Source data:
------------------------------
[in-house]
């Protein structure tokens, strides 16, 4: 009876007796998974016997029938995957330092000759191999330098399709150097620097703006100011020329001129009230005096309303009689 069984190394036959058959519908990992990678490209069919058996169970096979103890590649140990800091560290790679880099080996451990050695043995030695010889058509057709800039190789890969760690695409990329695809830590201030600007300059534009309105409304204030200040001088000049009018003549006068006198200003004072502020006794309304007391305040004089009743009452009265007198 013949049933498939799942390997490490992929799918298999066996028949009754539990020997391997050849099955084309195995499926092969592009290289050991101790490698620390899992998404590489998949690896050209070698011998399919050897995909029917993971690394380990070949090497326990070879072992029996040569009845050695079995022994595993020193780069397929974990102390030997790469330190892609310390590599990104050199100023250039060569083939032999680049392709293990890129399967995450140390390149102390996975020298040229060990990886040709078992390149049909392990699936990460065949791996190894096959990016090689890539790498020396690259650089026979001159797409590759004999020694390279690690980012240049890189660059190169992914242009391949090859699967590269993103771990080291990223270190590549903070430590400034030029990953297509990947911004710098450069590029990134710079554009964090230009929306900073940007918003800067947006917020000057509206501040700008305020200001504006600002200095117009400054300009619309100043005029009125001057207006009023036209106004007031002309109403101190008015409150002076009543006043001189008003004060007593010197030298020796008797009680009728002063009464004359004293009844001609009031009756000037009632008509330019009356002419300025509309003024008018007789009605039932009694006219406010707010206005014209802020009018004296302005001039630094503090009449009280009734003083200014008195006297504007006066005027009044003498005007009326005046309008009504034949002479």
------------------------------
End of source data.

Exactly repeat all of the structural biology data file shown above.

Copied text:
[in-house]
């Protein structure tokens, strides 16, 4: 009876007796998974016997029938995957330092000759191999330098399709150097620097703006100011020329001129009230005096309303009689 069984190394036959058959519908990992990678490209069919058996169970096979103890590649140990800091560290790679880099080996451990050695043995030695010889058509057709800039190789890969760690695409990329695809830590201030600007300059534009309105409304204030200040001088000049009018003549006068006198200003004072502020006794309304007391305040004089009743009452009265007198 013949049933498939799942390997490490992929799918298999066996028949009754539990020997391997050849099955084309195995499926092969592009290289050991101790490698620390899992998404590489998949690896050209070698011998399919050897995909029917993971690394380990070949090497326990070879072992029996040569009845050695079995022994595993020193780069397929974990102390030997790469330190892609310390590599990104050199100023250039060569083939032999680049392709293990890129399967995450140390390149102390996975020298040229060990990886040709078992390149049909392990699936990460065949791996190894096959990016090689890539790498020396690259650089026979001159797409590759004999020694390279690690980012240049890189660059190169992914242009391949090859699967590269993103771990080291990223270190590549903070430590400034030029990953297509990947911004710098450069590029990134710079554009964090230009929306900073940007918003800067947006917020000057509206501040700008305020200001504006600002200095117009400054300009619309100043005029009125001057207006009023036209106004007031002309109403101190008015409150002076009543006043001189008003004060007593010197030298020796008797009680009728002063009464004359004293009844001609009031009756000037009632008509330019009356002419300025509309003024008018007789009605039932009694006219406010707010206005014209802020009018004296302005001039630094503090009449009280009734003083200014008195006297504007006066005027009044003498005007009326005046309008009504034949002479």